On the Phone
By: Gol Noush
Your strong hands look wrinkled
And you don’t remember my name
How can you tell me
where you hid the weapons?
Mother, I’m afraid I
Have some bad news for you – as always:
I killed someone today.
Out of pure pleasure.
Mother, tell me
Where are we going now?
Take me somewhere else and tell me
If we lost our Syrian friends to chemical weapons
or bad luck?
Or are we fortunate
After all, we weren’t bombed
and sometimes we can drink Christ’s blood
In our sunny basements.
Where are we now?
Where are you
And where am I?
Do you still cover your hair with a floral scarf?
Do you still pray to God?
Mother what are we doing?
Are we making stew and rice
For the poor too – so we won’t feel guilty afterwards –
Or have we become poor ourselves
Due to the sanctions?
Should I stop whining
And consider ourselves lucky as we don’t have honour killings as much as Arabs and Pakis?
But I can’t feel lucky.
I feel bad for them,
for every one.
Tell me why we should abhor Arabs.
Are we really better than they are?
Please, tell me we are.
We have Persian poets, Persian carpets and Persian cats.
All they have is oil, Islam and America.
And yet I confess
I read Nizar Qabbani and cry.
Let’s face it
I’m one of those weak fighters, destined to fail
A country could never be proud of me
I could only be a spy.
Nobody needs me
And I don’t need anybody.
I don’t need any country.
I’m free and strong. I don’t belong.
I fancy suicide
It makes me calm.
I can’t care that suicide is a sin
I want to go to hell
And violate all my friends.
Don’t be ashamed that our government is supporting Assad
My therapist convinced me
I shouldn’t be ashamed of the things that aren’t my fault
And according to him, nothing has ever been my fault.
Tell me the truth for once
Have you sold our weapons
to feed the poor and buy black scarves?
Why do you act like a prophet?
like a victorious warrior
Why don’t you accept we
have lost the war,
‘Which war?’ You ask, as if you have no idea.
‘Mother, don’t act. Not for me.’ I murmur.
‘The one with Iraq?’ You ask as if you’re ignorant, innocent and young.
‘God, no, not that one, thank god, they were as weak as us.’
The other war.
‘Which war? Elaborate.’ You say like a sadistic teacher.
‘The war against everything and everyone.’
Yes, mother, there was a war.
And we lost because we were right.
I remember, mother
I remember failure
Its sour taste
It felt liberating to be the victim
to show the world it was bleeding.
But did any one care?
Do we care?
Mother, I confess
I’m not impressed with your strength
My therapist implied I should not be so power-obsessed
And I’m trying to be impressed and cured by his false interpretations because
I like his neck.
I meant to only tell you about his neck, but
Is America going to attack us?
I confess I like Obama
He’s not going to bomb us
for oil and human’s rights.
But what about Israel?
Mother did you hear their new speech?
But maybe they have a right to hate us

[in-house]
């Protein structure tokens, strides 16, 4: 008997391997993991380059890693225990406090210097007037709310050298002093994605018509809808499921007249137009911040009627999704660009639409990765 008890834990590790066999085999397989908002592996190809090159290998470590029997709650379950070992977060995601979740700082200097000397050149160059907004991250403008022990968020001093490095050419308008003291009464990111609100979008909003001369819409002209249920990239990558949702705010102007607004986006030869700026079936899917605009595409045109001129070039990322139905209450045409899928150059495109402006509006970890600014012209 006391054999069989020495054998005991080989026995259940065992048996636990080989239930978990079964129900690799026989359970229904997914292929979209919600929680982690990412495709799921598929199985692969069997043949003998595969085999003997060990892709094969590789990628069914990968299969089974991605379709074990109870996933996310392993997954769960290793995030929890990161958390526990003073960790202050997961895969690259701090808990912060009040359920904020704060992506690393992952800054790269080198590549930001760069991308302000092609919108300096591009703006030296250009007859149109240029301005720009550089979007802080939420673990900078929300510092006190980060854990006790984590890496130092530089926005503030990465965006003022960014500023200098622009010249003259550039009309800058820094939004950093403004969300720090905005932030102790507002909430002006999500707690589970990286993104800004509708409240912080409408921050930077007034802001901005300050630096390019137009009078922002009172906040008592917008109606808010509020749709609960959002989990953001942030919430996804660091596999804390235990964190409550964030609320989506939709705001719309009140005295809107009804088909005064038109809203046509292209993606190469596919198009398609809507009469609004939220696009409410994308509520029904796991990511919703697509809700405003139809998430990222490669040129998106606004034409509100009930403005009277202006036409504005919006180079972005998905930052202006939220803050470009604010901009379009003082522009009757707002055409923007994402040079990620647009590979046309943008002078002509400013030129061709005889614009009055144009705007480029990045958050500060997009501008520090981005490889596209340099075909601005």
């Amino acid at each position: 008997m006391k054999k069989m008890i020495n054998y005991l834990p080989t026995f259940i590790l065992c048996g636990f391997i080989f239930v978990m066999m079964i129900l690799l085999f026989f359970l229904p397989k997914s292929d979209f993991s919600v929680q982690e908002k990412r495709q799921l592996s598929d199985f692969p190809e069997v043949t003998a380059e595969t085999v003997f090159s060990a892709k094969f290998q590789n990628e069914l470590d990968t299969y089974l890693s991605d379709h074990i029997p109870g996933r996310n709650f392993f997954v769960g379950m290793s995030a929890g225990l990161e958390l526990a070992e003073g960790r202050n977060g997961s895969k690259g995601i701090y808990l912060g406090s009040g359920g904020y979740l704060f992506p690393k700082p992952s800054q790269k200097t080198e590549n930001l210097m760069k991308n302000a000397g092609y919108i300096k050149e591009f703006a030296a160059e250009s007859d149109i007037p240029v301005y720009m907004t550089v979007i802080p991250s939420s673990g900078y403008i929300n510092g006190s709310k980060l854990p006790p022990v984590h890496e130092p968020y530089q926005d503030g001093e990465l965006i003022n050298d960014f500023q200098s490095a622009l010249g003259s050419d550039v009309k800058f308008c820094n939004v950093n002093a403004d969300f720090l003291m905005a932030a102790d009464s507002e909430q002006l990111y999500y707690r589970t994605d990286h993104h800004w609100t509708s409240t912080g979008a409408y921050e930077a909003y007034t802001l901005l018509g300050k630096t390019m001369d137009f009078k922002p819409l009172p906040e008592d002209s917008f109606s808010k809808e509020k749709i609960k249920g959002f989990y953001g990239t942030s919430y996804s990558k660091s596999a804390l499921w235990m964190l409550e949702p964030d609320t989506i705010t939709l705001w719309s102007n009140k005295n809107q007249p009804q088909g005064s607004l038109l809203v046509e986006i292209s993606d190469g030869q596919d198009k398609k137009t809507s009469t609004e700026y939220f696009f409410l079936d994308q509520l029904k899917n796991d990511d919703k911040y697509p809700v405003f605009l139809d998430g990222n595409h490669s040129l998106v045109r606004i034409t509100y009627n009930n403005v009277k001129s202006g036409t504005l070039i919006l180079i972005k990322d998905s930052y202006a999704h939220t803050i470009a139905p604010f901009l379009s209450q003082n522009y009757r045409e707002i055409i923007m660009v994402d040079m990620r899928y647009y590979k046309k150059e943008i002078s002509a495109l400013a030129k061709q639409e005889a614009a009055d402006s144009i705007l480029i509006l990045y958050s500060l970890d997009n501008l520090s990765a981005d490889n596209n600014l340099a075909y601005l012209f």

Our government threatened them first.
And what about Palestine?
To be honest with you
Palestinian suicide bombers scare me as much as
the Israeli army.
Do you think I’m crazy?
When I asked this question from my therapist whilst staring into his sorry eyes
He took my hands and squeezed them with an ideal pressure,
A lefty white slave
with a fetish for dark hair.
Then I informed him I don’t need therapy
And I never did.
‘I need your neck.’ I finally showered him with the truth he was after.
‘I need power.’ I guided him to my broken bed.
Mother, I know you consider this a wrongdoing
And it does not make you proud of me
But I swear to you, my only prophet
it was okay.
He was nice in bed.
And out of bed
Until I opened my closet and showed him our weapons
which made him run away.
I need to protect our weapons.
I want to protect your sacred wrinkles.
And like Antigone
I want to bury the corpses of our Syrian friends.
Living people bore me.
Why are they so shaky?
Like a pot of jelly
Afraid to say if they want tea or coffee
Well, that’s the only thing they’re not scared to express, really –
Do they fight like us?
Do they care about Syria?
I have news for you
I’ve stopped caring about Syria, too.
Now I only care about Turkey
Because it’s pretty
And less bloody.
I always ask my Turkish friends
Why their president’s wife wears hijab
And even though, I already know the answer, I keep quiet.
I don’t talk.
Nobody really talks.
Except about the weather
the taste of tea and the importance of milk in their coffee
Grilled sausages and cheese
And how well singers can sing.
But mother, let me tell you a secret:
Singers are the only people who can’t sing.
I drew a mosque.
Then I threw it away, as I got scared.
I will not say what I thought.
This morning, I drew my therapist
and masturbated on his picture;
It was nice.
My drawing was nice.
My masturbation was nice.
Everything was nice.
I remembered the way I shot him with one of our guns
His blood – the colour of my nail varnish: blue and calm
On my pink, floral sheets
I licked it – it tasted raw.
It tasted like Syria.
Mother do you think the police will find me?
Or do we have enough weapons?
And enough time to die.
Mother I feel safe.
His corpse is safe.
The world is a safe place.
I’m a good person, like you always asked me to be
I don’t murder for pleasure
I have morals
I use clean guns
And I sympathise with the poor and avoid going to any more wars.
I’m a pacifist.
Can’t you see?
Coming from the Middle East and I’m advocating peace;
Aren’t you proud of me?
About the author:
Gol Noushwas born in 1988 in Tehran. She received her BA in English Literature in Iran, and has taken her Masters in Creative Writing at Birkbeck while working on her novel which revolves around sexual taboos, beauty, mental issues and literature itself. She finds writing in English (her second language) both challenging and inspiring at the same time. See more of Gol’s work at http://golnooshwrites.wordpress.com/